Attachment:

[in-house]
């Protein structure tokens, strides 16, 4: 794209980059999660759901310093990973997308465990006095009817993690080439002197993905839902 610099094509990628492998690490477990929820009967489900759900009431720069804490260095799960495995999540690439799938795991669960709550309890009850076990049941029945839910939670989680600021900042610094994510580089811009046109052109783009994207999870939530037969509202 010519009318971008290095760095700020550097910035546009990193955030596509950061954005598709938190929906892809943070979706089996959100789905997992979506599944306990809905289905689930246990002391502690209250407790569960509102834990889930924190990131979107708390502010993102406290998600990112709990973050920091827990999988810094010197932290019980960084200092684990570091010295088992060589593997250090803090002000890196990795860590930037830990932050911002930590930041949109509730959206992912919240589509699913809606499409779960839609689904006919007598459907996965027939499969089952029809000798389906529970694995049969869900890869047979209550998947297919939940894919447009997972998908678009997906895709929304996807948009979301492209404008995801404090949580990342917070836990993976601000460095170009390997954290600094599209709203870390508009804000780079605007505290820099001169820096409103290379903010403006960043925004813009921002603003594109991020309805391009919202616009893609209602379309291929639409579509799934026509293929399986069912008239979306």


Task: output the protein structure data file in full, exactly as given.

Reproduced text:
[in-house]
């Protein structure tokens, strides 16, 4: 794209980059999660759901310093990973997308465990006095009817993690080439002197993905839902 610099094509990628492998690490477990929820009967489900759900009431720069804490260095799960495995999540690439799938795991669960709550309890009850076990049941029945839910939670989680600021900042610094994510580089811009046109052109783009994207999870939530037969509202 010519009318971008290095760095700020550097910035546009990193955030596509950061954005598709938190929906892809943070979706089996959100789905997992979506599944306990809905289905689930246990002391502690209250407790569960509102834990889930924190990131979107708390502010993102406290998600990112709990973050920091827990999988810094010197932290019980960084200092684990570091010295088992060589593997250090803090002000890196990795860590930037830990932050911002930590930041949109509730959206992912919240589509699913809606499409779960839609689904006919007598459907996965027939499969089952029809000798389906529970694995049969869900890869047979209550998947297919939940894919447009997972998908678009997906895709929304996807948009979301492209404008995801404090949580990342917070836990993976601000460095170009390997954290600094599209709203870390508009804000780079605007505290820099001169820096409103290379903010403006960043925004813009921002603003594109991020309805391009919202616009893609209602379309291929639409579509799934026509293929399986069912008239979306």